By David Flemming
Imagine you have a mortgage. When you close on your house, the bank gives you a schedule of payments that you’ll have to make each month to pay down the principal and interest. After 15, or 20, or 30 years of fixed payments, the mortgage will be paid off.
Now imagine that, instead of a fixed payment each month, you had to pay $1,000 in January, then $3,000 in February, then $7,000 in March, and increasingly variable amounts every single month. You have no idea what your monthly payment is going to be from month to month or year to year because it’s entirely driven by factors outside of your control.
That’s exactly where Vermont finds itself with its current pension mess.
Because previous governors and legislatures drastically underfunded Vermont’s pensions for years, 15 years ago the Vermont Legislature made a commitment to pay off the state’s unfunded pension liability by 2038. So, they set a schedule and started making payments. But the problem is that the payments are variable, based on the investment performance of the pension funds, the demographics and retirement trends of state employees and teachers, and the generosity of pension benefits.
As a result, each year, the state must pay more and more toward an unfunded liability that just keeps growing. For example, despite making payments toward the pension system that are more than double what they were 10 years ago, the unfunded liability grew by billions over the same period.
If you’re confused so far by this mess, you’re not alone. That’s why lawmakers set up the Pension Benefits, Design, and Funding Task Force this year to come up with recommendations to deal with the problem.
Some would like us to do nothing. Just keep paying more and more money towards an ever-growing liability. For example, after State Treasurer Beth Pearce raised the alarm this past legislative session, House Speaker Jill Krowinski pitched a pension plan, only to drop it and instead form a “task force” after pressure from labor unions. The response was predictable, but frustrating. Pearce called it “disappointing.”
But in reality, it’s much more than disappointing. It’s disastrous. Because the consequences of inaction (or of kicking the problem to task forces and study committees that produce reports that are never acted upon) are unbearable.
First is the cost to taxpayers. In fiscal year 2022 alone, the state will have to pay more than $316 million just to meet our scheduled payments in the pension system (and for other post employment benefits) for a single year. If our demographic, retirement, and investment assumptions don’t change (which they undoubtedly will) the state will need to pay an average of $400 million every single year for the next 16 years. But again, the true figure is surely higher than that as people retire earlier, live longer, continue to receive better-than-average benefits and pay, and as investment returns underperform.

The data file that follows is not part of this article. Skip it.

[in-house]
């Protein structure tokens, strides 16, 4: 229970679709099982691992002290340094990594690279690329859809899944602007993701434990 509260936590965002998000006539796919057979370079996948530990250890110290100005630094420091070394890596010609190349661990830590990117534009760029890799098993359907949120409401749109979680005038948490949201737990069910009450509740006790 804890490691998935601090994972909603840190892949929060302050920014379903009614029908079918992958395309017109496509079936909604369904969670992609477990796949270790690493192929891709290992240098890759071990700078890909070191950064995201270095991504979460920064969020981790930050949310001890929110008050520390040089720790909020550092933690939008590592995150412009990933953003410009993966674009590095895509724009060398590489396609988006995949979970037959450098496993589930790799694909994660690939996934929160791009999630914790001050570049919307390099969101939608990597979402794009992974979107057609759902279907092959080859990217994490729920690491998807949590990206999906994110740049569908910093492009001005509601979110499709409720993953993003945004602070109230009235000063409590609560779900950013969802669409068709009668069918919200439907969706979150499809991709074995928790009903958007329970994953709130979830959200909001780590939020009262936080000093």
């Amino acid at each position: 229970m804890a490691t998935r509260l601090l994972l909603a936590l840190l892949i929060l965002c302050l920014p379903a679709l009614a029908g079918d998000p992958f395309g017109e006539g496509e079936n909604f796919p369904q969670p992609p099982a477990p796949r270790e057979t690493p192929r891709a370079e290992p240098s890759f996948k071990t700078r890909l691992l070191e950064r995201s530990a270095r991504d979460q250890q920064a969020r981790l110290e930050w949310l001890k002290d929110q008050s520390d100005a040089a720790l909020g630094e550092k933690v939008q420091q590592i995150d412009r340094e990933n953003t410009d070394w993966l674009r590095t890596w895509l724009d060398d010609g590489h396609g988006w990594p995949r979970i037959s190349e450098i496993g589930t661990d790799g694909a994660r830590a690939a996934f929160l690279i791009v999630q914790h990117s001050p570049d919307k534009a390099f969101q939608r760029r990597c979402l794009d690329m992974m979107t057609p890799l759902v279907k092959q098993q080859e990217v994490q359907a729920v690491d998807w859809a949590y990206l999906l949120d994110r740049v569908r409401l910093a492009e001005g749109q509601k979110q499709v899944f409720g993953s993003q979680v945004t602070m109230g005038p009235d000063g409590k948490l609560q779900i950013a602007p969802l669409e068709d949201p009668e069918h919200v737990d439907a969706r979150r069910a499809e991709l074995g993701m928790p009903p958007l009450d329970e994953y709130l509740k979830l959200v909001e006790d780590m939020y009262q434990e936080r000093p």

What is the cost of $400 million per year to taxpayers? If we were to spend that money elsewhere, we could increase the state’s budget on higher education by 75%, double funding on housing and community development, triple funding on tourism, cut income taxes by 10% across the board, and reduce property taxes by $20 million, while still having more than $5 million left over. That’s just one example of the opportunity cost of doing nothing and maintaining the status quo. Hundreds of millions forgone on critical investments and tax relief every single year.
But what about the consequences to our state employees and teachers? State labor unions are experiencing tunnel vision on necessary changes to fix bad promises made in the past, but they want to ignore the costs of inaction on the very state workers and educators they represent.
If we do nothing now, it will mean even greater and harder benefit cuts down the road as the unfunded liabilities continue to mount. Today’s $5.6 plus billion unfunded liability will look like chump change if we continue to kick the can down the road. If we don’t have these serious conversations now, it means much more difficult conversations in three, five, or 10 years from now when the crisis has exploded.
We can’t delay the conversation any longer. Unless the latest task force has the courage to propose real solutions that make meaningful changes to the state’s pension system, the costs will only grow exponentially to a point where we simply cannot afford them.